The researchers analysed questionnaire data from 321 parents of children aged five to six years. They looked for relationships between television viewing, sleep disturbances and psychiatric symptoms.
They found that the amount of time spent actively watching children's television programmes did not affect a child's risk of developing a sleep disorder.
But children who spent two or more hours a day watching adult-targeted programmes such as current affairs, police series, and films, were more than three times as likely to have disturbed sleep as children who did not watch adult television. This could lead to behavioural problems.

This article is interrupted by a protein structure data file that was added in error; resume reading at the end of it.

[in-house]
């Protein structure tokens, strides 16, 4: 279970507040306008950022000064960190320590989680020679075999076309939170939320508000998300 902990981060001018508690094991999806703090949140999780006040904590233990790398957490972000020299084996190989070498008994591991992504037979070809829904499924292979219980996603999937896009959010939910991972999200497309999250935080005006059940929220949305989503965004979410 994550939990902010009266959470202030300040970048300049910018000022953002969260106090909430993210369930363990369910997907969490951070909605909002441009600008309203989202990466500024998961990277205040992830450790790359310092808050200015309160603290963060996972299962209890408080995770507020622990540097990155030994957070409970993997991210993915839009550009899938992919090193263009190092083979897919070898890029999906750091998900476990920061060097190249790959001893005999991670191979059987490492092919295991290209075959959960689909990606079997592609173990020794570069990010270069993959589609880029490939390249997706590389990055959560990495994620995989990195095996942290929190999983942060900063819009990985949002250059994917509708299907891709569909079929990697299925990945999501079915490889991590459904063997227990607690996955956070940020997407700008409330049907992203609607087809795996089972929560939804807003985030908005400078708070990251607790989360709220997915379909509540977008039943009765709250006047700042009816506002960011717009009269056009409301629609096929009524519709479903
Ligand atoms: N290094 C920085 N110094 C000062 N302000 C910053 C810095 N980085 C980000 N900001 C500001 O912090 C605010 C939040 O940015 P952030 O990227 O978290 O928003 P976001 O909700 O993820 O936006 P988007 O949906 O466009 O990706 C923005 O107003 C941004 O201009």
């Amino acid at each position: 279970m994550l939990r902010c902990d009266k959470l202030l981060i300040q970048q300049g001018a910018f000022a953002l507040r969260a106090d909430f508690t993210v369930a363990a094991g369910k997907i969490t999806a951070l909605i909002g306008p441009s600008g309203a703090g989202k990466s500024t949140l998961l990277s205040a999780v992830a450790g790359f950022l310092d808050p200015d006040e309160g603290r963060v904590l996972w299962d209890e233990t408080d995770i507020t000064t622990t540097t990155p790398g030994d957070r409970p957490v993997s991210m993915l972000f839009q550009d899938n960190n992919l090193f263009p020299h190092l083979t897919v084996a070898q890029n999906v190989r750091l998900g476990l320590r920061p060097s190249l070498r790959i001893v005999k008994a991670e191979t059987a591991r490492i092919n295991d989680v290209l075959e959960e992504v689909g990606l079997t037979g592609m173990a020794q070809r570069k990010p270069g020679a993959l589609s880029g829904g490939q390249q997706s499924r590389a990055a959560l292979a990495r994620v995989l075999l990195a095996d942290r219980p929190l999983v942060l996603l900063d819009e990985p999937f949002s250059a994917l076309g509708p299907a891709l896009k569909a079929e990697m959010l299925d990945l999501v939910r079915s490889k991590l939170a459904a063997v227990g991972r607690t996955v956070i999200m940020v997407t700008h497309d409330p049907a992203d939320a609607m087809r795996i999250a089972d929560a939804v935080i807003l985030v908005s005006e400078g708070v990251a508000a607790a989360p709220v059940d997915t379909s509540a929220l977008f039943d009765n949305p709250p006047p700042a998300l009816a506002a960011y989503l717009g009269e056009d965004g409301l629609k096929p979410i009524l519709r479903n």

In addition, children who were passively exposed to more than two hours of television a day were 2.9 times as likely to have sleeping problems.
These risks were found to be unrelated to socioeconomic status, family income or the child's psychiatric symptoms.
J Sleep Research 2006; 15: 154-61
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